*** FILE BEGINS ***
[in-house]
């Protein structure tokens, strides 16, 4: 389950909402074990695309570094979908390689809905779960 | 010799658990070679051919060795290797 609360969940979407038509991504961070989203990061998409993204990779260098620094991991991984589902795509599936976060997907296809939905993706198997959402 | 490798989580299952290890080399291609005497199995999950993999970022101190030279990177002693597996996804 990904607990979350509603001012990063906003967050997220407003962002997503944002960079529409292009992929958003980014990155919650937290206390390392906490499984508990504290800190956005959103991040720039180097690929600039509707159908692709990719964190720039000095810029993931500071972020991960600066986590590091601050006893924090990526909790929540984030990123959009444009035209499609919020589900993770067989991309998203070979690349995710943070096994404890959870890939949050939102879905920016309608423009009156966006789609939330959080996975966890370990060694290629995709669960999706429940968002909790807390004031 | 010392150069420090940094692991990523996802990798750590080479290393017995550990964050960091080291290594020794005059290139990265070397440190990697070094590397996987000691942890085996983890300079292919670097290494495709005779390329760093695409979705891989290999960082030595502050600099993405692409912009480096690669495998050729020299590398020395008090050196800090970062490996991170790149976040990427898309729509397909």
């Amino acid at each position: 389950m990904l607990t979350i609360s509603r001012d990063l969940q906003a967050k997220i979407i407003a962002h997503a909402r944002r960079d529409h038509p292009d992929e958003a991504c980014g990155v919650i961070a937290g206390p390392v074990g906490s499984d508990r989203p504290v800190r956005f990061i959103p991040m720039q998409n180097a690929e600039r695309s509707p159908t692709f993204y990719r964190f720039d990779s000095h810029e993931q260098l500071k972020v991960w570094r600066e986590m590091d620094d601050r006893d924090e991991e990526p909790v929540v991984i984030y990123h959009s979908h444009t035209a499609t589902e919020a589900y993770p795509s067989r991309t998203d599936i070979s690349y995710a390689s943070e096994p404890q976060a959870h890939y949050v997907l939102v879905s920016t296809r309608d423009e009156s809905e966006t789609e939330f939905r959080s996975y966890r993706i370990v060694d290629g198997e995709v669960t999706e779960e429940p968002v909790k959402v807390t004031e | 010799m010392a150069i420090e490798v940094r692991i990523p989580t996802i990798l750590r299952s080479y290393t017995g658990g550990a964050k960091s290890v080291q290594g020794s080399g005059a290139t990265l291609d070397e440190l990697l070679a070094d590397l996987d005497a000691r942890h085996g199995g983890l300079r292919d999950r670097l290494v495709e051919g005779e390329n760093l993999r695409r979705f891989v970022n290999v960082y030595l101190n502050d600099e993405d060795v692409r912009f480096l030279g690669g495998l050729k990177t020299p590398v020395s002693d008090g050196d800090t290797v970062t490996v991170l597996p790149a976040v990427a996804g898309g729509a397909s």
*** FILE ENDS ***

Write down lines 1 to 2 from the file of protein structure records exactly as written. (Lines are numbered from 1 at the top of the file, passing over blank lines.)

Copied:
[in-house]
């Protein structure tokens, strides 16, 4: 389950909402074990695309570094979908390689809905779960 | 010799658990070679051919060795290797 609360969940979407038509991504961070989203990061998409993204990779260098620094991991991984589902795509599936976060997907296809939905993706198997959402 | 490798989580299952290890080399291609005497199995999950993999970022101190030279990177002693597996996804 990904607990979350509603001012990063906003967050997220407003962002997503944002960079529409292009992929958003980014990155919650937290206390390392906490499984508990504290800190956005959103991040720039180097690929600039509707159908692709990719964190720039000095810029993931500071972020991960600066986590590091601050006893924090990526909790929540984030990123959009444009035209499609919020589900993770067989991309998203070979690349995710943070096994404890959870890939949050939102879905920016309608423009009156966006789609939330959080996975966890370990060694290629995709669960999706429940968002909790807390004031 | 010392150069420090940094692991990523996802990798750590080479290393017995550990964050960091080291290594020794005059290139990265070397440190990697070094590397996987000691942890085996983890300079292919670097290494495709005779390329760093695409979705891989290999960082030595502050600099993405692409912009480096690669495998050729020299590398020395008090050196800090970062490996991170790149976040990427898309729509397909």